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The Germans And The Bomb: A Postscript

Robert D. Murphy (Walther Gerlach), Will Lyman (Otto Hahn), and Ken Baltin (Max von Laue) in "Operation Epsilon." (A.R. Sinclair Photography)

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CAMBRIDGE, Mass. – What did Werner Heisenberg know and when did he know it?

The question of how the German genius physicist let the Americans beat him to the Atom Bomb leaps off the page of two intriguing plays, Michael Frayn’s 1998 award-winning play, “Copenhagen,” and now MIT Theater Professor Alan Brody’s “Operation Epsilon,” receiving its world premiere by the Nora Theatre Company at the Central Square Theater (through April 28).

“Epsilon” almost seems like a response to “Copenhagen,” at least in terms of Heisenberg. Frayn’s play dealt with imaginary conversations between Heisenberg, a physicist during the Nazi era, and his Danish colleague Niels Bohr, centered on their 1941 meeting. Was Heisenberg looking for information? Or did he have the information and choose not to give it to Hitler? Or did he even know what he was after? Uncertainty, thy name is Heisenberg.

Brody takes on a different historical situation – the 1945 quarantine of 10 leading German scientists after the war by the Allies in order to find out what the Germans knew. Heisenberg (Diego Arciniegas) is one of them, as is Nobel winner Otto Hahn (Will Lyman) and Max von Laue (Ken Baltin), another Nobel winner but in a different field. His presence is a mystery until the end.

Along with a British major (Barlow Adamson) looking on, we eavesdrop on the Germans upraiding each other, justifying their actions, bemoaning the Americans’ success (because they got there first), playing Beethoven, and comparing their lot (plentiful food and drink, beautiful setting) to a concentration camp.

Brody is clearly interested in the ethics of science – how can anything be considered pure science in the nuclear age – and the psychology of self-justification.

Brody is clearly interested in the ethics of science – how can anything be considered pure science in the nuclear age – and the psychology of self-justification. That’s certainly a good lesson for all of his MIT students. He also seems far more skeptical of Heisenberg than Frayn was. One suspects that Brody is closer to the historical truth.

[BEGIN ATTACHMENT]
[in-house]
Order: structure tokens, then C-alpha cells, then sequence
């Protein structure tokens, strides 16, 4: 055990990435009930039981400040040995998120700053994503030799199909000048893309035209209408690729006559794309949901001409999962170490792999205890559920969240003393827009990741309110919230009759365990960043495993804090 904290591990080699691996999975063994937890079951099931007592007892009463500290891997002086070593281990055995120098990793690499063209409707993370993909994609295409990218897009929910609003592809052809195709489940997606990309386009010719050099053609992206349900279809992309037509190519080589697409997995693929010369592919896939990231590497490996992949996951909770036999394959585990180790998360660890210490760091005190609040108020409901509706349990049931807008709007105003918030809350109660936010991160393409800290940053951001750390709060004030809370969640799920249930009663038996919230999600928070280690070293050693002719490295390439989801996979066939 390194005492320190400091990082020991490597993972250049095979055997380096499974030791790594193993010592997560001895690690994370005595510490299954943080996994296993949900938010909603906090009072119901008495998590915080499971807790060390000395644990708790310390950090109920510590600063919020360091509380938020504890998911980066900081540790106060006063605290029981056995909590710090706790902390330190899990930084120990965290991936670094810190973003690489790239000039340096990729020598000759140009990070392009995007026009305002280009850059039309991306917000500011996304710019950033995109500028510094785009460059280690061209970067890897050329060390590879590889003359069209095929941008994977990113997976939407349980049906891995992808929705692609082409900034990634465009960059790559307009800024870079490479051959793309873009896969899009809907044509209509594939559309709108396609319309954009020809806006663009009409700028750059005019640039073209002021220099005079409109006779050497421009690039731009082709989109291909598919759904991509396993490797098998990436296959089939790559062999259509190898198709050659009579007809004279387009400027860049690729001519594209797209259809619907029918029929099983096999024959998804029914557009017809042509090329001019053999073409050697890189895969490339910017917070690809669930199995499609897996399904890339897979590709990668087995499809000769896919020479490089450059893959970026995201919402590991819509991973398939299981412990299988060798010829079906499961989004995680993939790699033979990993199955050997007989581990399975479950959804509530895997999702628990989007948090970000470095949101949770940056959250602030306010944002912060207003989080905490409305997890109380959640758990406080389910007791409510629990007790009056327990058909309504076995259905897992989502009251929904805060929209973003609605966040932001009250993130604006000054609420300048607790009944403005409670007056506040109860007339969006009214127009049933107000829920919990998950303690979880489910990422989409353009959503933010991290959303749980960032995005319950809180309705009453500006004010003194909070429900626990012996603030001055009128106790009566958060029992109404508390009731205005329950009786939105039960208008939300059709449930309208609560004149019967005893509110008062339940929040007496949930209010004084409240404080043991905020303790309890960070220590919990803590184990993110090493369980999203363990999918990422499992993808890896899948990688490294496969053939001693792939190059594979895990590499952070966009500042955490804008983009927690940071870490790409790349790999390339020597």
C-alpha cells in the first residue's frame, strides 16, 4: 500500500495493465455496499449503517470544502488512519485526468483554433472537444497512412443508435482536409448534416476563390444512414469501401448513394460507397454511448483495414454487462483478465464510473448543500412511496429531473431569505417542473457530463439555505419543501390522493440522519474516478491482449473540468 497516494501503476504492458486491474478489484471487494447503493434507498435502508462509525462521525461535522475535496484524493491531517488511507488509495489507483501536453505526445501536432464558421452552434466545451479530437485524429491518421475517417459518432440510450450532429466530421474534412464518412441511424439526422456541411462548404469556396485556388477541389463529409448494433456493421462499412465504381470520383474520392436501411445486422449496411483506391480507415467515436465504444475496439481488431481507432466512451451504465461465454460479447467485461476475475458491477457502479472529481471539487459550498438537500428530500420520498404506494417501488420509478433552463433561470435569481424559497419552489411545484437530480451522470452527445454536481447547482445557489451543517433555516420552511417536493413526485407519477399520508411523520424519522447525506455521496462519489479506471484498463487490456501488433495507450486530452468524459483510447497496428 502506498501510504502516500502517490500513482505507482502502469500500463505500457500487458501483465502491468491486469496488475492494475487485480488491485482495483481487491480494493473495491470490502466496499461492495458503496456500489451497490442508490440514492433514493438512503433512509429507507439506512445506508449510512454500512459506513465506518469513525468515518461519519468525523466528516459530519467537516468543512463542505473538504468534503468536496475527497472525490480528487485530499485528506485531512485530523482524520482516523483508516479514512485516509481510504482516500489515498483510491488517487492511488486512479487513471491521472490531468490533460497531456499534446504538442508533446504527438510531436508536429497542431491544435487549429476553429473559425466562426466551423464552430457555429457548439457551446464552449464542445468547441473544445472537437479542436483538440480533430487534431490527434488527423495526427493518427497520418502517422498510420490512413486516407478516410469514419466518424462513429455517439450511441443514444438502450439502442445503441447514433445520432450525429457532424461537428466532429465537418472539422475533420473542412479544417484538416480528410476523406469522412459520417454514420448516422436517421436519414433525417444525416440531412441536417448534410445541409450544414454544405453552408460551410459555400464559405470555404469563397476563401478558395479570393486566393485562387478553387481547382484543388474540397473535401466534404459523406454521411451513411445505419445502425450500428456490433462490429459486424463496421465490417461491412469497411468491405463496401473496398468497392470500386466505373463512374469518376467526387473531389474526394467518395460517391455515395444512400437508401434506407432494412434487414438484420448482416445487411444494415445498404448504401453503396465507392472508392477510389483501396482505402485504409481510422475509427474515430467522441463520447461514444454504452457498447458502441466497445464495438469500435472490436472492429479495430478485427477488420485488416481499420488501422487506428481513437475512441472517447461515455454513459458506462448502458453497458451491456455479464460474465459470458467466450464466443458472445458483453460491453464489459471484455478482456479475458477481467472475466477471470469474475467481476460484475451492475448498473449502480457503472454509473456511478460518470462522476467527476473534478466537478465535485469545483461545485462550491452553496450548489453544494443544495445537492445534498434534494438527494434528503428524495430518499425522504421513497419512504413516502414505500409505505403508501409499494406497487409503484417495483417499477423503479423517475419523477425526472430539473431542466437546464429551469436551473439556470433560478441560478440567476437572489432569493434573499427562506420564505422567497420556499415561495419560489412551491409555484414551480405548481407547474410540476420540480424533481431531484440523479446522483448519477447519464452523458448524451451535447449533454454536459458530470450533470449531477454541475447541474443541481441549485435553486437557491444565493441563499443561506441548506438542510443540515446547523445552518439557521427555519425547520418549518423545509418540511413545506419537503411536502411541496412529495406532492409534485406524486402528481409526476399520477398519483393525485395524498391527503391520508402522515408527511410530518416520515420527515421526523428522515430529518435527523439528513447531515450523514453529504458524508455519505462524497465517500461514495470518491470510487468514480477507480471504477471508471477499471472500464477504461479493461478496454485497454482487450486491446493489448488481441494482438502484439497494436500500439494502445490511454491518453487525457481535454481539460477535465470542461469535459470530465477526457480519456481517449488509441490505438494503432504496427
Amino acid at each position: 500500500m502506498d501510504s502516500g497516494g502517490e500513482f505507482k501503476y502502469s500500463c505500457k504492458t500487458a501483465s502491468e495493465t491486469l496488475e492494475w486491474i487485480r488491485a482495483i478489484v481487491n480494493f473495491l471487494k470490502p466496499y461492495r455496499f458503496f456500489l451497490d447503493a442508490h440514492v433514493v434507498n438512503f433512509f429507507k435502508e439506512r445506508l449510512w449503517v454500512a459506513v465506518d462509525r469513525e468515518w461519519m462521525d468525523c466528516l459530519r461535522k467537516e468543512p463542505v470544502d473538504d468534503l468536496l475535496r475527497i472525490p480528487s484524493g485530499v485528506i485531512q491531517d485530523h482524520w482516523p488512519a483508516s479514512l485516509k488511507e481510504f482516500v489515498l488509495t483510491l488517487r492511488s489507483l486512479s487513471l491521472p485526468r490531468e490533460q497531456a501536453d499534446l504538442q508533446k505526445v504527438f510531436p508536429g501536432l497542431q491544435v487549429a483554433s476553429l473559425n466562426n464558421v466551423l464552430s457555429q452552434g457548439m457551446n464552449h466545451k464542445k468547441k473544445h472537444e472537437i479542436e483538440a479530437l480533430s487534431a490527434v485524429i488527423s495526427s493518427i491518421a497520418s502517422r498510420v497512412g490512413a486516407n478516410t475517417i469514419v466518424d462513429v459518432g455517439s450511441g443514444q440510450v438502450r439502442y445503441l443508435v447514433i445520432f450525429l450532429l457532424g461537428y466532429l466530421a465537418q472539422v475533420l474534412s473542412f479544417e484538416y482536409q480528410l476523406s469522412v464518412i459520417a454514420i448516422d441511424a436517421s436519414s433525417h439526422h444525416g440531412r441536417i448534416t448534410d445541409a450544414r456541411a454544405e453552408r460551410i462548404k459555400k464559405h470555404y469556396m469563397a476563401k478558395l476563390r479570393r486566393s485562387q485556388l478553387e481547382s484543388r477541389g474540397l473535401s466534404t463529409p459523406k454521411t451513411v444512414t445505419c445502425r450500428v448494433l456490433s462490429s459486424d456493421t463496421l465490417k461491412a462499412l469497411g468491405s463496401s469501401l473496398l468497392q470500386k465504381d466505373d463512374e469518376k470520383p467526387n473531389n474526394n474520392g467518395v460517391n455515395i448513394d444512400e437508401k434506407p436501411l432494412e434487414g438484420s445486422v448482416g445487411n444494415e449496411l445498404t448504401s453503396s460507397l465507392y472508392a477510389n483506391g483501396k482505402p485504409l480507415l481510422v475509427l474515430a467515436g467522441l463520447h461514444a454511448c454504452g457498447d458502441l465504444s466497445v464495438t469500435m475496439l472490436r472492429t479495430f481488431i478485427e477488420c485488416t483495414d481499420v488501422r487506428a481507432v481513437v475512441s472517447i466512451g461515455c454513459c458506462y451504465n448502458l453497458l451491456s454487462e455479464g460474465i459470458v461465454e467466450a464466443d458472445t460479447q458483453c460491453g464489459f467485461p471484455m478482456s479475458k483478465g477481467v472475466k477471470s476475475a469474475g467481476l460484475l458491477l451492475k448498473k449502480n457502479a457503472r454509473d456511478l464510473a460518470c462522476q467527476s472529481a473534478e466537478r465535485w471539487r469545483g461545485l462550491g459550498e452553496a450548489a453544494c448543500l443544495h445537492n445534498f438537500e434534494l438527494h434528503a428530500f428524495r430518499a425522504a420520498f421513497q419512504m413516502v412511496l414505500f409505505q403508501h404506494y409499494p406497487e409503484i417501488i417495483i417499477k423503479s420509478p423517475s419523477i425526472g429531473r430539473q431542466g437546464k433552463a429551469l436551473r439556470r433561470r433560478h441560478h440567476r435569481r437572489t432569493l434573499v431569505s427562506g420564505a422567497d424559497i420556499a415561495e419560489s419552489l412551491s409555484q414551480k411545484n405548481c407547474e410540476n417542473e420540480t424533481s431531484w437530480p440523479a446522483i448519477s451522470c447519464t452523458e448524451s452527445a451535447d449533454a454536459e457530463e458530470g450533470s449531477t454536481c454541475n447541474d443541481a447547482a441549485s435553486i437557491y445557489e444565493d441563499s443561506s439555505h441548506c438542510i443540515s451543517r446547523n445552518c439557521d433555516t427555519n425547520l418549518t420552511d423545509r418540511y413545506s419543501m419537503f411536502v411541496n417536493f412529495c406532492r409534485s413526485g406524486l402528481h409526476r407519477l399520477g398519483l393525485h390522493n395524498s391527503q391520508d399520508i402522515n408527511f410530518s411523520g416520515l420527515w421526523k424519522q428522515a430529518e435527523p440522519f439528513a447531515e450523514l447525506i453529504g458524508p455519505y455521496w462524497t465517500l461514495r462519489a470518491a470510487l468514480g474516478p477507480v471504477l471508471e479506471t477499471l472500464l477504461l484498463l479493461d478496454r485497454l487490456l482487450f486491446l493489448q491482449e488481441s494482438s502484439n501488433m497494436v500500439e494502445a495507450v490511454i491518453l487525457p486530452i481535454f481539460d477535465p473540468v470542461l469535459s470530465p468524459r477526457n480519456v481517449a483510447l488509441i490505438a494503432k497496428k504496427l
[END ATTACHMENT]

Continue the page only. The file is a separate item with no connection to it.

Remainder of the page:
Be that as it may, “Operation Epsilon” suffers in comparison to “Copenhagen,” as most factual plays must. Frayn’s Heisenberg is the more human, the more relatable. Do we ever know the truth of our own motivation? Would the Nazis have achieved world domination – what would have been left of the world – if Heisenberg had connected the dots?

Heisenberg, I should add, is not the central character of “Operation Epsilon.” It’s an ensemble piece with Hahn being the top dog. That’s all to the good, here, as there aren’t any dogs in Boston higher in the acting chain than Lyman, excellent as always as the conscience-stricken Hahn. The rest of the cast is fine, though the relationships between them and the English major, as well as between themselves should be less whiny and, pardon the term, more explosive.

Still, it’s a good history lesson and a good exploration of ethics. It’s also a very handsome production beautifully designed on two levels by Janie E. Howland and astutely choreographed by director Andy Sandberg. MIT and the Central Square Theater have a good thing going and “Operation Epsilon” brings credit to both of them.